- REUTERS/Cathal McNaughton
There’s a growing chorus of voices saying dark days are ahead in Silicon Valley.
Lately, it seems to be a big source of agitation for top venture capitalists and CEOs. Venture capitalist Mark Suster, recently called “BS on 50 new billion-dollar US companies in just 18 months,” but later admits he thinks “there is nobody to blame for this abandonment of common sense.”
But there is: Wall Street banks.
Top banks are shepherding their wealthiest clients into huge startup rounds for which they are gatekeepers. Many of those investors are the same ones that clamored for the white-hot IPOs of yesteryear.
More cash allows companies to stay private longer and boost their valuation. It’s in part fostered by the Jobs Act, which allowed startups to expand their investor base as a private company.
Not everyone is sold on the idea.
Bill Gurley of Benchmark said the growing trend for startups to stay private longer will “prove to be a really, really bad piece of advice that was put on a bunch of these companies.” And Michael Moritz of Sequoia Capital recently wrote a scathing column eviscerating ‘subprime unicorns‘ with high burn rates and flimsy business plans.
Bigger venture rounds in the US have risen sharply – particularly, private investments of $100 million or greater in a single startup in one round have risen in recent months:
Investment banks can charge their own clients more keeping companies private compared to what they would earn running a traditional IPO. IPOs generate a pool of fees to be divvied up among a number of banks, while a single Wall Street bank can charge clients 5% to back a hot startup that is still private. The bigger the round, and the higher the valuation, is all the better for the advisor.
“The banks recognized it’s more profitable for them to do private deals,” said Lise Buyer, an IPO consultant with Class V Group in Silicon Valley who also helped guide Google Inc’s IPO. While she thinks there are other factors beyond big banks that explain Silicon Valley’s exploding unicorn population; Buyer told Business Insider “many more companies are funded for perfection than will actually reach it.”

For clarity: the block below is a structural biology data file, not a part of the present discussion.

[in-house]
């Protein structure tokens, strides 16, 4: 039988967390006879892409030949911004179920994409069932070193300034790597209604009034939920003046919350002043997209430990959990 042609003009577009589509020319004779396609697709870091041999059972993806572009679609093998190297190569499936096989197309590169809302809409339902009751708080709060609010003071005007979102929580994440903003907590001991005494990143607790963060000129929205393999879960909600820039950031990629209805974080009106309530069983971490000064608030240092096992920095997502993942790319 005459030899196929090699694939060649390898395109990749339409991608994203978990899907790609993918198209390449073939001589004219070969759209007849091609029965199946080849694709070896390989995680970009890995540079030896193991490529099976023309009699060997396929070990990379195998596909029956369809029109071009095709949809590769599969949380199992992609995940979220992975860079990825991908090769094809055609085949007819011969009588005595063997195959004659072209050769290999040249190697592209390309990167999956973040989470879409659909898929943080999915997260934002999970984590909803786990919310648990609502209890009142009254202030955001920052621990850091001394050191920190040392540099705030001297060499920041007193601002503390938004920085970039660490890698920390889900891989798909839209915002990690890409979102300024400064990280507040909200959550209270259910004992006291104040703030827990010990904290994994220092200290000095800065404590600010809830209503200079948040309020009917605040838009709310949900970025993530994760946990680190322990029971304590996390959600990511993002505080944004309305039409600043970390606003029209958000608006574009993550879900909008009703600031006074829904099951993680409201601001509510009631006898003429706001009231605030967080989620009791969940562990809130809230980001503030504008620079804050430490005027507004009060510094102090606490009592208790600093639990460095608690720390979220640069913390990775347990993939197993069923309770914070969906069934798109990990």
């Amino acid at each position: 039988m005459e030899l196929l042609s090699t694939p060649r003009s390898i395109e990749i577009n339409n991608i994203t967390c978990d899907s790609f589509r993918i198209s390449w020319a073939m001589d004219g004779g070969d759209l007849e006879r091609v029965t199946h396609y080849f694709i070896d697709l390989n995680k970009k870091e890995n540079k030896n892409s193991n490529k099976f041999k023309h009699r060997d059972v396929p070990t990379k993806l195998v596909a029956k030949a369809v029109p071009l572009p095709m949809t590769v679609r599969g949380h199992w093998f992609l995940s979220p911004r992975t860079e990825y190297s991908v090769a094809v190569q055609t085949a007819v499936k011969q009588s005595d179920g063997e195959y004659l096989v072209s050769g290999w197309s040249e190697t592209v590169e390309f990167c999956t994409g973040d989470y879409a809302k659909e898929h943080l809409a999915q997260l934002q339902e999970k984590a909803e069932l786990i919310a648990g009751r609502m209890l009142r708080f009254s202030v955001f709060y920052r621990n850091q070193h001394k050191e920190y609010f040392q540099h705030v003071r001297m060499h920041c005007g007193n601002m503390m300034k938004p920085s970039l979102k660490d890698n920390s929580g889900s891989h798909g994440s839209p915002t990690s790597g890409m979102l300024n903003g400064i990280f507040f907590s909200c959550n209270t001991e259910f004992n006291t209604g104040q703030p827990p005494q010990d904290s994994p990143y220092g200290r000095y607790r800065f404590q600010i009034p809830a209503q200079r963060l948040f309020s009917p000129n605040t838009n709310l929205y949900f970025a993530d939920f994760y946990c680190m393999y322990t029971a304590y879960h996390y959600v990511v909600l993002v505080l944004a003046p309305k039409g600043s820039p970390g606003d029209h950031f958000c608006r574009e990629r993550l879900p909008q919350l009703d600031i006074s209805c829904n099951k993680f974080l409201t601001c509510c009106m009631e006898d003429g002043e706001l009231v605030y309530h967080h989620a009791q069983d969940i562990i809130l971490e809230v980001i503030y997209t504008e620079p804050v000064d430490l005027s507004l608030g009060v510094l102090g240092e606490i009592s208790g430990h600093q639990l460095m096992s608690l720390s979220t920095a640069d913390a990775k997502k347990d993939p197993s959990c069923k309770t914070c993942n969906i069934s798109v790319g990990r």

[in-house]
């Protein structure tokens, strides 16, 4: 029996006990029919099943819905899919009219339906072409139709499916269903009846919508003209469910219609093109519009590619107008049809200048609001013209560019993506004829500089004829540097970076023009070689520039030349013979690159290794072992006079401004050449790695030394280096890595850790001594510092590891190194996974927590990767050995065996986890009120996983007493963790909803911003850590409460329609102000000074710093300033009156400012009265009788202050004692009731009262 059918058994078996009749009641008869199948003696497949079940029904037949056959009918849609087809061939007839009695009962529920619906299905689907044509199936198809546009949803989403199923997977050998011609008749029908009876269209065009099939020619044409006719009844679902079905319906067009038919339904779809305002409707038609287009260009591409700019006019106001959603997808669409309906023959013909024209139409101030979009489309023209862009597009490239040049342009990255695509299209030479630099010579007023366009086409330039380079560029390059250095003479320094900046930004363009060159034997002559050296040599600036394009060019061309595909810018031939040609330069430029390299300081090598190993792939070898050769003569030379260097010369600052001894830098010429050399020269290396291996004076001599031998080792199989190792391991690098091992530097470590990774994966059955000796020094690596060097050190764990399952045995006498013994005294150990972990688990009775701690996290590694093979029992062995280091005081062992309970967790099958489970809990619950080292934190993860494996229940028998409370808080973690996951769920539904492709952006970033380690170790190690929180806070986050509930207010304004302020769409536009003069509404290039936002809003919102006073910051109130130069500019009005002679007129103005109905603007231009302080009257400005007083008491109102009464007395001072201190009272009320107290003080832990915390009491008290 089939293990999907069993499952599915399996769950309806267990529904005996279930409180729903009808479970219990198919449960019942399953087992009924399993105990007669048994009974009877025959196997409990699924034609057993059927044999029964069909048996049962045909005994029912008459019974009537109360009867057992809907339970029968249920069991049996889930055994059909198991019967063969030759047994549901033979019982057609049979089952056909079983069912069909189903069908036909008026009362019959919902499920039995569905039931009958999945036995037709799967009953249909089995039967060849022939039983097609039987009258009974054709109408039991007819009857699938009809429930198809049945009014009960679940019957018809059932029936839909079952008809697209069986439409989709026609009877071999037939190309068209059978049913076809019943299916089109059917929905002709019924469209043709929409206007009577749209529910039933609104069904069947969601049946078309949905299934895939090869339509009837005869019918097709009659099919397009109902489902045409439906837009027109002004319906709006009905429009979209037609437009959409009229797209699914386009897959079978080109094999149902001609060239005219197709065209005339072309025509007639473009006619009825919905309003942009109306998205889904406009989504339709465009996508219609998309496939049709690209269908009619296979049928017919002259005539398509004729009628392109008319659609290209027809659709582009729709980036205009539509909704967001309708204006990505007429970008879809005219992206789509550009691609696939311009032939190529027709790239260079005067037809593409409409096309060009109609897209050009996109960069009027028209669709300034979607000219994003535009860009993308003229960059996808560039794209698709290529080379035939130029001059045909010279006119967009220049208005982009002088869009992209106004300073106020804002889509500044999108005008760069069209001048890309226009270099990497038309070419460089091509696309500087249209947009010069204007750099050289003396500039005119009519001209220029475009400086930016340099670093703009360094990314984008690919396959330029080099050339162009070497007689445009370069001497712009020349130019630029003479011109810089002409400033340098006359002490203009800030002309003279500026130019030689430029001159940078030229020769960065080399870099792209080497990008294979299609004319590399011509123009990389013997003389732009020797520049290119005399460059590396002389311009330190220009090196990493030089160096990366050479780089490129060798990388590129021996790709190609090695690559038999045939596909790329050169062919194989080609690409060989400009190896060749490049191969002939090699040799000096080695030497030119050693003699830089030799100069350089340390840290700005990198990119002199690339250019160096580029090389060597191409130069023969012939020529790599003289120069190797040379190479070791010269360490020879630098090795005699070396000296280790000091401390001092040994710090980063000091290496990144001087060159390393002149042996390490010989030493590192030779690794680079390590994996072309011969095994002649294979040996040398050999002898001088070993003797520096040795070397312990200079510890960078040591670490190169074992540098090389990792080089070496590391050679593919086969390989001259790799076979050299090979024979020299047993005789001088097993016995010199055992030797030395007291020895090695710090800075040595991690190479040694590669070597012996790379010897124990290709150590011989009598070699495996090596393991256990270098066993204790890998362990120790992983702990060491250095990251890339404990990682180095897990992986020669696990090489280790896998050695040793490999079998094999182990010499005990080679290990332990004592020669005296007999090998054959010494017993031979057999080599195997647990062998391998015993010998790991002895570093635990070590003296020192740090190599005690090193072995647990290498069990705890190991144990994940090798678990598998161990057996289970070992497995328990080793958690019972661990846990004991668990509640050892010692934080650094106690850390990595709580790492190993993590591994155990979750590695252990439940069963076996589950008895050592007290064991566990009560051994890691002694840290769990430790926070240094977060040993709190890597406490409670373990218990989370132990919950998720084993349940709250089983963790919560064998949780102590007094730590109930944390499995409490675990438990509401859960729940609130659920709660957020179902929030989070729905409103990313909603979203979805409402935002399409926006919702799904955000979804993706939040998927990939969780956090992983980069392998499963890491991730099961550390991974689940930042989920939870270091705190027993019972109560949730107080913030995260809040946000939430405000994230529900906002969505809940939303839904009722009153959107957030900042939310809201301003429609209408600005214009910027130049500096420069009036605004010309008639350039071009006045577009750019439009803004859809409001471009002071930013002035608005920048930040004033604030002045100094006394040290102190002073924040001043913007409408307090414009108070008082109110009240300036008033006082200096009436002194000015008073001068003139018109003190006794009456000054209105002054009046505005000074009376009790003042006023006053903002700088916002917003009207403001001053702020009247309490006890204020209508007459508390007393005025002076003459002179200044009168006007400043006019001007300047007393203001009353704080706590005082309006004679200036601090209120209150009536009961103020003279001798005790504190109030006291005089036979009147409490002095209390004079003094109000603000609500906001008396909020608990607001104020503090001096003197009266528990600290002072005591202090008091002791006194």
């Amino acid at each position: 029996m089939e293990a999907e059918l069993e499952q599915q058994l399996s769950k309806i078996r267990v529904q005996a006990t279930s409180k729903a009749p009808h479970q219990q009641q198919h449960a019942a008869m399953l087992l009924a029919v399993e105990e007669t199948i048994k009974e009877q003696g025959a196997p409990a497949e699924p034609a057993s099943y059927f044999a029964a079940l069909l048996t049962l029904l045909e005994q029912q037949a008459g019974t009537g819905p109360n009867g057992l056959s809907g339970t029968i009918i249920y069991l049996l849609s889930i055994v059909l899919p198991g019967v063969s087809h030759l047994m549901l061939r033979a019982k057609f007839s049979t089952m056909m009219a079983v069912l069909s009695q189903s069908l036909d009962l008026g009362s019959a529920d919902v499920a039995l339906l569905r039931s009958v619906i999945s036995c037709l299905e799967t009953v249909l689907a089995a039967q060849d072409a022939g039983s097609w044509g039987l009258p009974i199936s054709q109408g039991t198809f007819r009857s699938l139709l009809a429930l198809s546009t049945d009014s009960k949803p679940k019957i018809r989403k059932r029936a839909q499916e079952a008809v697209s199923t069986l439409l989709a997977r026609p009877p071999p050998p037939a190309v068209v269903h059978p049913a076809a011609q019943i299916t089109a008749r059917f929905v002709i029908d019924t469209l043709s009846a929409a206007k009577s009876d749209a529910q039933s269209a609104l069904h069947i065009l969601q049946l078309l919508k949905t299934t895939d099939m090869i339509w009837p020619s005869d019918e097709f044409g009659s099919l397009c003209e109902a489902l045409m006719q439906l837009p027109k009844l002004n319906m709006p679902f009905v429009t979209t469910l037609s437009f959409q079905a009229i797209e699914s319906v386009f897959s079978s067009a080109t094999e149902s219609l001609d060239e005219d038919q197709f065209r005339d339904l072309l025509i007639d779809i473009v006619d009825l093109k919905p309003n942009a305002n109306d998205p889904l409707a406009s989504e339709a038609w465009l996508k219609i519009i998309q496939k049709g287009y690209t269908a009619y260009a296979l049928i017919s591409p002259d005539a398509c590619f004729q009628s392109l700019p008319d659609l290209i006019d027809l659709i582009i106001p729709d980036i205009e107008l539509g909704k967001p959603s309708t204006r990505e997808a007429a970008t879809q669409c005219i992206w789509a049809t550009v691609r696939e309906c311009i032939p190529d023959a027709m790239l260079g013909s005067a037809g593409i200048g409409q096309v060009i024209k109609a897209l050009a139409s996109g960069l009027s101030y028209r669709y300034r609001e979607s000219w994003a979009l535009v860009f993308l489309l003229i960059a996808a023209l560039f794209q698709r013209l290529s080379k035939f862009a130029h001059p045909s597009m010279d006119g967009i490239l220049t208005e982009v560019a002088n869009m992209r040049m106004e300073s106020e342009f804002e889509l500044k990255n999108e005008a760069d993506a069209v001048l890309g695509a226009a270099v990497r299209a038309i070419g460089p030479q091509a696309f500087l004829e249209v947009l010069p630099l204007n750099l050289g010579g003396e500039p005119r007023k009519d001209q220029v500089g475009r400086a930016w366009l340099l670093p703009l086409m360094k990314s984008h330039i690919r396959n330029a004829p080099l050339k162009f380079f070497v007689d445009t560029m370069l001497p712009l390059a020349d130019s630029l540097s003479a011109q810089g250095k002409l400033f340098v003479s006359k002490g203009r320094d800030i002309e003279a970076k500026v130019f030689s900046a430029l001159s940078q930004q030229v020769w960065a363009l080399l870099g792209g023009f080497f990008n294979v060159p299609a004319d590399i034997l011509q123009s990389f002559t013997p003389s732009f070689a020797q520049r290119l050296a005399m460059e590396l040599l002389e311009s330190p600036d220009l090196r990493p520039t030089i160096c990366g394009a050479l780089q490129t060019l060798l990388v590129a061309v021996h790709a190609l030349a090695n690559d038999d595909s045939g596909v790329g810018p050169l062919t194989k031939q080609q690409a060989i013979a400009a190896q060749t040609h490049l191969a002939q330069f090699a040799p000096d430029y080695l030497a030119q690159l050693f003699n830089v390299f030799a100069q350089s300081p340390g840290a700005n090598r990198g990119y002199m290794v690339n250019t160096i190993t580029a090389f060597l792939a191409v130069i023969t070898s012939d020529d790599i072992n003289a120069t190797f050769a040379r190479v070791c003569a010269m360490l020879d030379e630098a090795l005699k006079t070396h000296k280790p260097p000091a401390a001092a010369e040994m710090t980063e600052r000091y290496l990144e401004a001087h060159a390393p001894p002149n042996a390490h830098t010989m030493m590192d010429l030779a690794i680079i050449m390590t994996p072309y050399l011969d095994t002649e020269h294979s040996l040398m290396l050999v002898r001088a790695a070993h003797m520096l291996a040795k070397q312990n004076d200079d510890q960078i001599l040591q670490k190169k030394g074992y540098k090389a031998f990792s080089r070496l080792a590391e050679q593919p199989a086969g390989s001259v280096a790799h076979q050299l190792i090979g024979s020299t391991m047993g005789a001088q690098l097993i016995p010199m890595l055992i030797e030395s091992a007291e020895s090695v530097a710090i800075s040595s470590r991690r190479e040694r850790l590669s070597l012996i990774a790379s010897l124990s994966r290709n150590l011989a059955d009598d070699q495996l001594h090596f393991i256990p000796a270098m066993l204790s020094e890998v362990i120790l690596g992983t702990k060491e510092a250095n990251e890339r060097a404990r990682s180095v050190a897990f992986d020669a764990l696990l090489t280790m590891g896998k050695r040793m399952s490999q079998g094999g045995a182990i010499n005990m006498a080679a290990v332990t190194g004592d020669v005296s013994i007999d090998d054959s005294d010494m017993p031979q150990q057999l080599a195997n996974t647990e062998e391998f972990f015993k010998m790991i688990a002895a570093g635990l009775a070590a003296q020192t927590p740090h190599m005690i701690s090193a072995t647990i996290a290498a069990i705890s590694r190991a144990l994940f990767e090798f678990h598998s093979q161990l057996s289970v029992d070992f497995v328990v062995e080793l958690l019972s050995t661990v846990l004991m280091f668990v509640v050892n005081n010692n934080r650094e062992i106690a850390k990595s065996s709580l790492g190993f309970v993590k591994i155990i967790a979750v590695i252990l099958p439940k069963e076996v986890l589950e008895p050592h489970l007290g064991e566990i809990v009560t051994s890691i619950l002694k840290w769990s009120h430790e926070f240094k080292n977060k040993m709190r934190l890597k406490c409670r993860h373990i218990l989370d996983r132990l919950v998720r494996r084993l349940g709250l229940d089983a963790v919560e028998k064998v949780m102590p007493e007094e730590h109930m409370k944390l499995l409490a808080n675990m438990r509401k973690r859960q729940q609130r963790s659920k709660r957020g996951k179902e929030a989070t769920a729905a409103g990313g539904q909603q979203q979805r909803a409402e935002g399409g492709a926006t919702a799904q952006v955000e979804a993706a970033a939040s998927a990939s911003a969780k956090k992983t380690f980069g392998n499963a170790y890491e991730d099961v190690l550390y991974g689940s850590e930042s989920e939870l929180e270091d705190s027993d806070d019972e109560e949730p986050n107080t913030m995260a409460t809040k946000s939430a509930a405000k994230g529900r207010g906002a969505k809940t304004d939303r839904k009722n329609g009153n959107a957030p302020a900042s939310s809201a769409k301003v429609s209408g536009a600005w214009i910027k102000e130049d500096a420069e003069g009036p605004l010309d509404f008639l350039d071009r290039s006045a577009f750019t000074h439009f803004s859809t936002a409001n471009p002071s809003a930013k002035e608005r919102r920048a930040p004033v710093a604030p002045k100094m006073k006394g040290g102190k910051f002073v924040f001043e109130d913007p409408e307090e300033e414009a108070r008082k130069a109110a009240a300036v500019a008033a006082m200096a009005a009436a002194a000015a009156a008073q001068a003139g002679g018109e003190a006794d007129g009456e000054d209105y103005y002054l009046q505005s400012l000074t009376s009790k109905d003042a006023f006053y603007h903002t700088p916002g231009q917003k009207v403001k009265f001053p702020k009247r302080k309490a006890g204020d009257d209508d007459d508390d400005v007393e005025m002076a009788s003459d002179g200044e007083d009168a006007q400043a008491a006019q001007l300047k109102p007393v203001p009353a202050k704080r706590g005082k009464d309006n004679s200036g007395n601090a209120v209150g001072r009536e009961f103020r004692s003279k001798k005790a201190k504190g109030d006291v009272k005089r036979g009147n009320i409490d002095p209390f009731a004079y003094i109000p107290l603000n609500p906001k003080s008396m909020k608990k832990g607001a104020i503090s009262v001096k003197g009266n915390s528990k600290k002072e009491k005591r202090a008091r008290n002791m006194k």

As big late-stage venture rounds have become more common, startups’ options for an exit have also gotten fewer.
Michael Greeley, an investor with Flare Capital Partners, points out that the IPO market is not what it once was for startups. There has been a 62% decrease in capital raised from US IPOs, a 34% drop in the number of IPOs pricing and 30% less offerings filing so far in 2015 compared to last year, according to Renaissance Capital.
“The M&A market year-to-date for venture-backed companies is also soft with only $40 billion of transactions versus over $80 billion for all of 2014, which was a high watermark over the last 5 years,” Greeley writes.
For now, early-stage investors, entrepreneurs and countless staffers count on highly-valued, largely-illiquid paper as a justification for their swelling net worth and market capitalization. It’s unclear how they will transition much of this paper into actual cold, hard cash.
But for Wall Street banks, which are paid on money going in, every new unicorn has the potential to be a blessing.